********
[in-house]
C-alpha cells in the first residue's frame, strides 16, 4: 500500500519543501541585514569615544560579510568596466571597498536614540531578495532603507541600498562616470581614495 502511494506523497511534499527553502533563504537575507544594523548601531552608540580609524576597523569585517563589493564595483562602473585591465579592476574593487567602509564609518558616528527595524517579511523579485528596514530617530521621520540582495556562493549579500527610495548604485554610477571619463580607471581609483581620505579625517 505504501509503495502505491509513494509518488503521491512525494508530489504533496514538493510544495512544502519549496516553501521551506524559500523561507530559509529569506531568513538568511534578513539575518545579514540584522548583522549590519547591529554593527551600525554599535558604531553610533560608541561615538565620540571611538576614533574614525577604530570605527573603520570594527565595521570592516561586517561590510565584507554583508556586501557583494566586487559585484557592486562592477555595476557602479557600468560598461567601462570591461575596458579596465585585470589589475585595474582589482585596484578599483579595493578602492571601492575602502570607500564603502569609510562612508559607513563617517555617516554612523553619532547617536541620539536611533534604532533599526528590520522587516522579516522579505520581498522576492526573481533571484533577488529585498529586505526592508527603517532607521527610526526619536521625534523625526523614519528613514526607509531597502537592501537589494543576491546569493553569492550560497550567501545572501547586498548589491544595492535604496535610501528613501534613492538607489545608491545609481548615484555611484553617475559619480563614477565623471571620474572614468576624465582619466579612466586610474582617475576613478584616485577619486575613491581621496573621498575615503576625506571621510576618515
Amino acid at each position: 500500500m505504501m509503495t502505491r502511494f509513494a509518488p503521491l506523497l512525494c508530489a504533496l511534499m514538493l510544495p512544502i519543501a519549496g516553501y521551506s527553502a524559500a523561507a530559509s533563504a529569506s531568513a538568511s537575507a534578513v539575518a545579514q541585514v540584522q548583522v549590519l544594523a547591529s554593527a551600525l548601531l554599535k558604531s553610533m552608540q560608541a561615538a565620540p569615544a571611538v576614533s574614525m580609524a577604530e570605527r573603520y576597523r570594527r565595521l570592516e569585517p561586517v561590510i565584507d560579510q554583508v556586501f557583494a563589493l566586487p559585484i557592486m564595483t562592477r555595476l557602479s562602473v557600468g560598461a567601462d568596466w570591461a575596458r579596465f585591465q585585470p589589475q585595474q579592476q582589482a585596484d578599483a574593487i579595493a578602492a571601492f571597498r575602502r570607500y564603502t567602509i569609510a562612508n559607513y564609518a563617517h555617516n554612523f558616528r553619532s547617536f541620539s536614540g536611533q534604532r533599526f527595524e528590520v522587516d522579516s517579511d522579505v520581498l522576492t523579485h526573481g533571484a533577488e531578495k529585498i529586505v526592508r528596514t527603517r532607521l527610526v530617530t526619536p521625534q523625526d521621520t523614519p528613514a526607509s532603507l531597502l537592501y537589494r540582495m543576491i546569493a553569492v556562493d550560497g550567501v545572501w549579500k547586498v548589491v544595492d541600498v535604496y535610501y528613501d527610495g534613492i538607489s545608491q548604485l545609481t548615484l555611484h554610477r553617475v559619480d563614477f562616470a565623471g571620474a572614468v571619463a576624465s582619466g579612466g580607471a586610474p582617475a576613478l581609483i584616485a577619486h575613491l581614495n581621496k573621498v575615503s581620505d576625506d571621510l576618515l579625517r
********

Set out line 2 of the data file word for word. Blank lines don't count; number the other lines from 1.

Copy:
C-alpha cells in the first residue's frame, strides 16, 4: 500500500519543501541585514569615544560579510568596466571597498536614540531578495532603507541600498562616470581614495 502511494506523497511534499527553502533563504537575507544594523548601531552608540580609524576597523569585517563589493564595483562602473585591465579592476574593487567602509564609518558616528527595524517579511523579485528596514530617530521621520540582495556562493549579500527610495548604485554610477571619463580607471581609483581620505579625517 505504501509503495502505491509513494509518488503521491512525494508530489504533496514538493510544495512544502519549496516553501521551506524559500523561507530559509529569506531568513538568511534578513539575518545579514540584522548583522549590519547591529554593527551600525554599535558604531553610533560608541561615538565620540571611538576614533574614525577604530570605527573603520570594527565595521570592516561586517561590510565584507554583508556586501557583494566586487559585484557592486562592477555595476557602479557600468560598461567601462570591461575596458579596465585585470589589475585595474582589482585596484578599483579595493578602492571601492575602502570607500564603502569609510562612508559607513563617517555617516554612523553619532547617536541620539536611533534604532533599526528590520522587516522579516522579505520581498522576492526573481533571484533577488529585498529586505526592508527603517532607521527610526526619536521625534523625526523614519528613514526607509531597502537592501537589494543576491546569493553569492550560497550567501545572501547586498548589491544595492535604496535610501528613501534613492538607489545608491545609481548615484555611484553617475559619480563614477565623471571620474572614468576624465582619466579612466586610474582617475576613478584616485577619486575613491581621496573621498575615503576625506571621510576618515